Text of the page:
Funding of £20 million will support scientists to develop and test innovative medical treatments and diagnostic tools using the latest advances in quantum, robot technology and imaging.
A further investment of £16.5 million in new digital health hubs across England will promote knowledge and skills sharing across a range of partners including:
- the NHS
- social care providers
New healthcare technologies
Five projects will create healthcare technologies for the future supported by the Engineering and Physical Sciences Research Council (EPSRC), with £2 million funding from the Medical Research Council (MRC).
They will develop:
Self-propelled robot endoscopes
Endoscopes are tube shaped instruments that can film procedures inside the body.
Self-propelled robot endoscopes, being developed by scientists at Imperial College London, aim to move seamlessly and carry miniature surgical lasers and powerful tissue analysis.
This one-stop device will have ability to find and treat early gut cancer, reducing the need for further surgery.
An innovative way of managing diseases using low intensity ultrasound
Scientists at the University of Oxford will use the exciting new development of microbubbles as image contrasting agents which can be stimulated using the light of ultrasound.
The treatment could be used to manage diseases such as:
- Alzheimer’s disease
- drug resistant infections
Digital twin assisted surgery
Digital twins, or exact computer models, of patients will be used by doctors to test procedures and predict outcomes, enabling doctors to adapt and personalise the treatment for each patient.
University of Strathclyde researchers believe this will significantly improve patient outcomes and recovery times.
Portable brain imaging for stroke patients
Scientists at Imperial College London will develop a portable brain imaging ultrasound tool that can diagnose and treat neurological conditions such as stroke.
The technology uses advanced computer modelling to remove distortions producing a high resolution, high contrast image of the brain.
It will enable ultrasound to be used successfully for the first time.
Computer engineered models of leukaemia to better predict the disease and improve drug screening pathways
Scientists at the University of Glasgow will develop a way of detecting leukaemia many years before cells become malignant.
They will use developments in the field of methanobiology, the process of detecting very early cellular changes in the body.
Digital health hubs
A further £16.5 million will support new digital health hubs across England that will drive the development of innovative digital technologies for healthcare.
They will promote knowledge and skills sharing across healthcare, academia and business, and drive innovation in digital health.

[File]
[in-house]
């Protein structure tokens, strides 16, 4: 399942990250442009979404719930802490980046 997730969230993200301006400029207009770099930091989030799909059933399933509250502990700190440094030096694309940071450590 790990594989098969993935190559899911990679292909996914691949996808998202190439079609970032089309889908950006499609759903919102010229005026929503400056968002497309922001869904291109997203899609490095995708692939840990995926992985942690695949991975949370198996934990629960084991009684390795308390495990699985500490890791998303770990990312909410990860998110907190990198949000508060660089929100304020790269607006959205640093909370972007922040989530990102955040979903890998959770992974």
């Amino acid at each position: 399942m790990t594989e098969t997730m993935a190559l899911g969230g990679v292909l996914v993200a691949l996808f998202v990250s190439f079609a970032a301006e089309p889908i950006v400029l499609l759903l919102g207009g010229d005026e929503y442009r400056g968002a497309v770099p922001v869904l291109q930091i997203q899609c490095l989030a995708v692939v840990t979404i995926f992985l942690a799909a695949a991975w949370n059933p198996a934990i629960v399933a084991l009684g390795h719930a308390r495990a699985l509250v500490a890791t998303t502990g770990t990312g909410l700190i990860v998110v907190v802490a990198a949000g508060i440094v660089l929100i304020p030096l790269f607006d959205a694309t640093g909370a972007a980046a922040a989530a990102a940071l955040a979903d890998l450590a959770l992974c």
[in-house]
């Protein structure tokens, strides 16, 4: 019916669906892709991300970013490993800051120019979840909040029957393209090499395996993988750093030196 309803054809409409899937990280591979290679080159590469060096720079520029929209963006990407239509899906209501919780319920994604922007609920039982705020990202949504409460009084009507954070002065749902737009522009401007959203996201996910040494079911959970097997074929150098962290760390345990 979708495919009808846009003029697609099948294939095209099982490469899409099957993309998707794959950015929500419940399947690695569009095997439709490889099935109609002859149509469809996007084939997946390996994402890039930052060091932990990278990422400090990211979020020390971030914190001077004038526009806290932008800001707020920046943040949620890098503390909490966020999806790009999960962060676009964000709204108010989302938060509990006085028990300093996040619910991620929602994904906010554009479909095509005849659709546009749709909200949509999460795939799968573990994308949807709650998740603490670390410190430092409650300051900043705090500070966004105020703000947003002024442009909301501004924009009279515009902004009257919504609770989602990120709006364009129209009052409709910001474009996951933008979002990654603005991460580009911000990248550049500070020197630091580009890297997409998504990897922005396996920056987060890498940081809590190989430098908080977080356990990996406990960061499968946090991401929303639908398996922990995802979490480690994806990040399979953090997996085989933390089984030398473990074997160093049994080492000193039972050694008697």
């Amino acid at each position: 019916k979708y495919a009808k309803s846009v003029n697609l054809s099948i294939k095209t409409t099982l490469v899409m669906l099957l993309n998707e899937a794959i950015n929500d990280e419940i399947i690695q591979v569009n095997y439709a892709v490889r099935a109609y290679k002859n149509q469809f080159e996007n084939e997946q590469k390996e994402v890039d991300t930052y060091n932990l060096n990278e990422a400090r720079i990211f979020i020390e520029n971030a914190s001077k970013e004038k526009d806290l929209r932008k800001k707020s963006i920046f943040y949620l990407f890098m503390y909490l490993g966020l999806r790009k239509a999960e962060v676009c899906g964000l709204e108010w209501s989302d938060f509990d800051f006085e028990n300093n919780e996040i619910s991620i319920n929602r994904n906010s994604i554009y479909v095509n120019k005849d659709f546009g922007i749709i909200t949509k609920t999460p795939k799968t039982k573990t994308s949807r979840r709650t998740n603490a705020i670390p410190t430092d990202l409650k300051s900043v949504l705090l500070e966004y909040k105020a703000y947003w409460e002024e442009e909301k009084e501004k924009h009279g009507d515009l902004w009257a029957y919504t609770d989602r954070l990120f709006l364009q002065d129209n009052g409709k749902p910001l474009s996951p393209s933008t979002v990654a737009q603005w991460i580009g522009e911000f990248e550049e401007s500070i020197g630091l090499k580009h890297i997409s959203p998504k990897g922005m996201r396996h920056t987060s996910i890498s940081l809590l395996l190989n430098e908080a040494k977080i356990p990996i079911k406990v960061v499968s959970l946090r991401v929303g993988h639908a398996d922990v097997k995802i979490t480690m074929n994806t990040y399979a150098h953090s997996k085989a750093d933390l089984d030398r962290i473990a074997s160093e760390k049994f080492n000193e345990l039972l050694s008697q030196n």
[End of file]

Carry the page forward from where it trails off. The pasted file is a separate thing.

The hubs will be led by the universities of:
- University College London
- King’s College London
They will focus on five key healthcare challenges:
- antimicrobial resistance
- health and care outside hospital and disease prediction, diagnosis and intervention
- tackling health inequalities by developing digital healthcare technologies to the point of use in the NHS
- addressing the unmet health needs of underserved communities, and digital exclusion
- development of digital technologies such as symptom tracking apps or wearable devices to improve health
Investing in new technologies
Dr Kedar Pandya, Executive Director of Cross-Council Programmes at EPSRC, said:
The projects and hubs announced today will deliver a variety of innovative approaches to improve healthcare outcomes for patients.
This investment will support scientists and engineers who are transforming the way we treat and diagnose diseases by using the latest developments in robotics, computer modelling and imaging.
Digital health hubs projects
Funding of £16.5 million from EPSRC and the ‘securing better health ageing and wellbeing’ and ‘tackling infections’ UK Research and Innovation strategic themes.
EPSRC Digital Health Hub for Antimicrobial Resistance (AMR)
Professor Rachel McKendry, University College London
The Digital Health Hub for antimicrobial resistance (AMR) aims to harness innovative digital technologies to ultimately transform antimicrobial one-health surveillance and antimicrobial stewardship, recognising the interconnectedness of AMR between humans, animals and the environment.
This hub will bring together a critical mass of researchers working across traditional disciplines, including:
- computer science
- data visualisation
- biomedical engineering
- behavioural science
- environmental science
- clinical and public health research
The researchers will work with the NHS, UK Health Security Agency, Centre for Ecology and Hydrology, charities and industry partners.
We aim to nurture cross-sector partnerships to grow a network of excellence, to engineer digital health technologies and to upskill 100 researchers to become future leaders.
Leadership Engagement Acceleration and Partnership (LEAP)
Professor Ian Craddock, University of Bristol
The LEAP Digital Health Hub is a partnership of:
- the south-west’s leading universities
- more than 20 supporting companies
- NHS Trusts and Health Boards
- four social care organisations
- the region’s local authorities
- the West of England Academic Health Science Network
- the award-winning business incubator SETsquared
- Health Data Research UK
The hub will address the professional training needs of industry, health and social care providers and academia.
This is proposed to be the world’s largest digital health taught programmes.
The South Yorkshire Digital Health Hub
Professor Tim Chico, The University of Sheffield
The South Yorkshire Digital Health Hub covers a region of 1.4 million people affected by high levels of disease and health inequalities.
- all regional NHS organisations including:
- adult and children’s hospitals
- mental health services
- the recently introduced South Yorkshire ’Integrated Care System’
- researchers from The University of Sheffield and Sheffield Hallam University
- large and small companies
- patient and public groups